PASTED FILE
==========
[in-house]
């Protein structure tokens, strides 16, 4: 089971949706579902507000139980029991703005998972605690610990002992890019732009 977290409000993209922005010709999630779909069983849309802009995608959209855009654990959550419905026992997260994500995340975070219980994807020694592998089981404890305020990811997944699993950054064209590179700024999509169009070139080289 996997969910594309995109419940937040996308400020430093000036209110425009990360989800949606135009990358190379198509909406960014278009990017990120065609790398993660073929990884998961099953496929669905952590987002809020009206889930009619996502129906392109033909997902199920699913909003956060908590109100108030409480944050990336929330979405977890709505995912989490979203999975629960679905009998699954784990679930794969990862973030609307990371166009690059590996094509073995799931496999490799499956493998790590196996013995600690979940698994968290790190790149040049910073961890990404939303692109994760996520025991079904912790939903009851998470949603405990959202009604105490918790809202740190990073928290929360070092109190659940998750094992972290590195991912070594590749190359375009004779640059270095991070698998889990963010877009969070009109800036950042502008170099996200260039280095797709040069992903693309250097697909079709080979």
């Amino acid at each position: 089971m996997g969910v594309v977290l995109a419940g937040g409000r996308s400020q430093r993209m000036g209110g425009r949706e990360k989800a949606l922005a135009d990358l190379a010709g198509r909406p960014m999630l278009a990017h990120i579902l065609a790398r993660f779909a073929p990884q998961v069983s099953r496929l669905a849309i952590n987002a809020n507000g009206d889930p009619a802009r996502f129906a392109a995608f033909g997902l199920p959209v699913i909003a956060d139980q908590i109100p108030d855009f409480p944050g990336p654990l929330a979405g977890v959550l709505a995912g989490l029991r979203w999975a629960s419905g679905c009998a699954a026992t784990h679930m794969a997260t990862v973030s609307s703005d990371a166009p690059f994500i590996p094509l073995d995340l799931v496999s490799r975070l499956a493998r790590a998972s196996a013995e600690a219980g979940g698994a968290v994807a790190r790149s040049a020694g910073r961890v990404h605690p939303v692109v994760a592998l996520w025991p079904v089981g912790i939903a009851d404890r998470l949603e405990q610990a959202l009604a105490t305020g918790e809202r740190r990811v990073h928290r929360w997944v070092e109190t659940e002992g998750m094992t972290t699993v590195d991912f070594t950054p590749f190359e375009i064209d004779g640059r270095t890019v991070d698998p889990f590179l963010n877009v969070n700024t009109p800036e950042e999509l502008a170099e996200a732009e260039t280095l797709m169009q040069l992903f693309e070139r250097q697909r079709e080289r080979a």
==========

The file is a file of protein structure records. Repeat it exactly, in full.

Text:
[in-house]
């Protein structure tokens, strides 16, 4: 089971949706579902507000139980029991703005998972605690610990002992890019732009 977290409000993209922005010709999630779909069983849309802009995608959209855009654990959550419905026992997260994500995340975070219980994807020694592998089981404890305020990811997944699993950054064209590179700024999509169009070139080289 996997969910594309995109419940937040996308400020430093000036209110425009990360989800949606135009990358190379198509909406960014278009990017990120065609790398993660073929990884998961099953496929669905952590987002809020009206889930009619996502129906392109033909997902199920699913909003956060908590109100108030409480944050990336929330979405977890709505995912989490979203999975629960679905009998699954784990679930794969990862973030609307990371166009690059590996094509073995799931496999490799499956493998790590196996013995600690979940698994968290790190790149040049910073961890990404939303692109994760996520025991079904912790939903009851998470949603405990959202009604105490918790809202740190990073928290929360070092109190659940998750094992972290590195991912070594590749190359375009004779640059270095991070698998889990963010877009969070009109800036950042502008170099996200260039280095797709040069992903693309250097697909079709080979």
């Amino acid at each position: 089971m996997g969910v594309v977290l995109a419940g937040g409000r996308s400020q430093r993209m000036g209110g425009r949706e990360k989800a949606l922005a135009d990358l190379a010709g198509r909406p960014m999630l278009a990017h990120i579902l065609a790398r993660f779909a073929p990884q998961v069983s099953r496929l669905a849309i952590n987002a809020n507000g009206d889930p009619a802009r996502f129906a392109a995608f033909g997902l199920p959209v699913i909003a956060d139980q908590i109100p108030d855009f409480p944050g990336p654990l929330a979405g977890v959550l709505a995912g989490l029991r979203w999975a629960s419905g679905c009998a699954a026992t784990h679930m794969a997260t990862v973030s609307s703005d990371a166009p690059f994500i590996p094509l073995d995340l799931v496999s490799r975070l499956a493998r790590a998972s196996a013995e600690a219980g979940g698994a968290v994807a790190r790149s040049a020694g910073r961890v990404h605690p939303v692109v994760a592998l996520w025991p079904v089981g912790i939903a009851d404890r998470l949603e405990q610990a959202l009604a105490t305020g918790e809202r740190r990811v990073h928290r929360w997944v070092e109190t659940e002992g998750m094992t972290t699993v590195d991912f070594t950054p590749f190359e375009i064209d004779g640059r270095t890019v991070d698998p889990f590179l963010n877009v969070n700024t009109p800036e950042e999509l502008a170099e996200a732009e260039t280095l797709m169009q040069l992903f693309e070139r250097q697909r079709e080289r080979a």